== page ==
Senior economist Tim Bartik from the Upjohn Institute argued that strategies focused on increased productivity are the most promising for the long run, but it is important for government interventions to focus on “market failures,” which might be related to inefficiencies in distributing information, inability of firms to conduct research and development, inefficient worker training, and financial impediments.

Bartik also noted that policy should focus on small and medium firms and recognize that these firms often need complex services. He argued that the scale of government services provided is often too small and not enough evaluation is done to identify which programs work best. Finally, Bartik suggested that too many economic development dollars are spent on tax breaks, diverting resources from more important value-added services.

Professor Ned Hill from Cleveland State University then discussed the results of two major studies he conducted in Ohio and Pennsylvania. In Pennsylvania, Hill found that a major problem facing manufacturers was that they specialized in producing commodity-type products that lacked high-value-added and customized content. Hill said that economic development needs to focus on a company’s cash statement. Healthy companies with strong product demand create employment. Second, policymakers should talk to firms and develop specific information about manufacturing conditions. In addition, it is important not to assume that advertised competitive strengths actually exist. For example, Hill noted that many areas claim they have a hard working, highly trained, efficient workforce, when in reality they merely have a workforce that will show up for work on time.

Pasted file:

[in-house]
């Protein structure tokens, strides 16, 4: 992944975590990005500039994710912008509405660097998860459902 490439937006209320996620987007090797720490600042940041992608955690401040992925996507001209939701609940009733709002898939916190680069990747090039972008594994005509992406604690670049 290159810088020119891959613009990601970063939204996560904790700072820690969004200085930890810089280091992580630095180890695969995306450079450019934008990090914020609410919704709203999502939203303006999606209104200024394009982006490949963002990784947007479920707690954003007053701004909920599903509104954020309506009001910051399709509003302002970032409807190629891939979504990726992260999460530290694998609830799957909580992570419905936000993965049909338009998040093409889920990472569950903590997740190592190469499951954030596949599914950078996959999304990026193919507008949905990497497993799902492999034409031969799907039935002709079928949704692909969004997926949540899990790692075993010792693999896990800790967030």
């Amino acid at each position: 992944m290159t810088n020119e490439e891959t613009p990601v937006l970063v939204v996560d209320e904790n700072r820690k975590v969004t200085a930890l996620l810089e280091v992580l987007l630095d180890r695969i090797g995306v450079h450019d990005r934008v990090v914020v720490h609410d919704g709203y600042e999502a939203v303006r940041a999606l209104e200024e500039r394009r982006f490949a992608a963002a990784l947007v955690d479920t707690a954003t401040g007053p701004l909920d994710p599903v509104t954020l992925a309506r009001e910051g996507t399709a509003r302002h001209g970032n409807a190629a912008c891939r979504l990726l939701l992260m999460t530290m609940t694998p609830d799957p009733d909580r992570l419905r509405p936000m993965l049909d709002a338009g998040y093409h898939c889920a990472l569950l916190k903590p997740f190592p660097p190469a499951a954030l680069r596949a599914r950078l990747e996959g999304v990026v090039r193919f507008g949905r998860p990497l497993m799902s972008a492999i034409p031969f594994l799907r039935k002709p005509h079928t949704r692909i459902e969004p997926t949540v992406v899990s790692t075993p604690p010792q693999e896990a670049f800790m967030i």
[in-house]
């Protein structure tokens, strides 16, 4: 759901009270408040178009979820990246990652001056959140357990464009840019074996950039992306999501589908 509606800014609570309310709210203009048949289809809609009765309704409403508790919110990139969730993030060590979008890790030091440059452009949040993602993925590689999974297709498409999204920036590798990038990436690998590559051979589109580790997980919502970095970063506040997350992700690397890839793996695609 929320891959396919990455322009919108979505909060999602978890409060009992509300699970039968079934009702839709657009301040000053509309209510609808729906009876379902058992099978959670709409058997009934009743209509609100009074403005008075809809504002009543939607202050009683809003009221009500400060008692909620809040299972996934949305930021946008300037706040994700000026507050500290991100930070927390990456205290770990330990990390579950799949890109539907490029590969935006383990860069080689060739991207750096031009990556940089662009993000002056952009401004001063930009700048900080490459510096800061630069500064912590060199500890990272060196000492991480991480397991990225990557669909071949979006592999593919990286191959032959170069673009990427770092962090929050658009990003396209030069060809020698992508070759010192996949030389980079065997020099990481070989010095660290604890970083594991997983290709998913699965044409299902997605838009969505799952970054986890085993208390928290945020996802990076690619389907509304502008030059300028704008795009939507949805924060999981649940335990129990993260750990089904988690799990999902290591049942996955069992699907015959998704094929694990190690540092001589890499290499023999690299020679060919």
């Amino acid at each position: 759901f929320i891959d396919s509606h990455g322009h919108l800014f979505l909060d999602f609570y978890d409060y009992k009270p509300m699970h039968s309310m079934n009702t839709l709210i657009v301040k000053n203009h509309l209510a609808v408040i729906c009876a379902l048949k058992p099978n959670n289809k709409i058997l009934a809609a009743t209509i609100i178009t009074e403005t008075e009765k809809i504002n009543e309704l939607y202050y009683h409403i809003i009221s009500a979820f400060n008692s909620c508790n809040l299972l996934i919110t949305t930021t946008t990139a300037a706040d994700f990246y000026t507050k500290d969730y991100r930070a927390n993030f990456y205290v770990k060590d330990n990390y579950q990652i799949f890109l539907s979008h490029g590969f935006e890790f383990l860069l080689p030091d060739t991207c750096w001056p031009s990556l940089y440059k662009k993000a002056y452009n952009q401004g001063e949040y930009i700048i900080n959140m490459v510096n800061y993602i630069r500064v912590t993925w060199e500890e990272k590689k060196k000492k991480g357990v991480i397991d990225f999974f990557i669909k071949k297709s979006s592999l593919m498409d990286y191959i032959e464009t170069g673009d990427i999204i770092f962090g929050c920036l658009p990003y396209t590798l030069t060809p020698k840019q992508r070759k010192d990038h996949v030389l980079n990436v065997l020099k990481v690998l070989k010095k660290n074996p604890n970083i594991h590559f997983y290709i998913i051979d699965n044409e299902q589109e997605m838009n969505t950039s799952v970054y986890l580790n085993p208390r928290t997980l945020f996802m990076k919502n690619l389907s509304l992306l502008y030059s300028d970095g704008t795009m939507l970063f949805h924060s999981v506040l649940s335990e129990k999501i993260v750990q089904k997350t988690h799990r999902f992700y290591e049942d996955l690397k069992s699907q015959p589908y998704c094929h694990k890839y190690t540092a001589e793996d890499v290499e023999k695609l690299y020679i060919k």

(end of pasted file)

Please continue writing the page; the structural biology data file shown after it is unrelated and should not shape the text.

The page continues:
State and local governments need to examine overhead costs for manufacturers, including tort costs, health care costs, and tax structures, Hill added. He suggested that states move toward a greater emphasis on the taxation of immobile factors of production, such as payroll, rather than capital investment. In addition, he suggested that federal programs such as the Community Reinvestment Act be modified to consider the financing needs of small and promising businesses. Training should emphasize soft-skill development such as communication skills, teamwork, and problem-solving. Finally, Hill said that federal policymakers need to focus on market access and ensure that nontariff barriers are being addressed.

Next, Andy Reamer (principal, Andrew Reamer and Associates) provided an overview of a report he authored for the U.S. Economic Development Administration on technology transfer. His research suggests that technology innovation is geographically concentrated primarily in large metropolitan areas. In particular, he argued that it is important for policymakers to understand that an economy that is good at innovation does not necessarily capture the benefits of product commercialization. The two processes can be quite separate, and globalization promotes commercial production at the lowest cost site.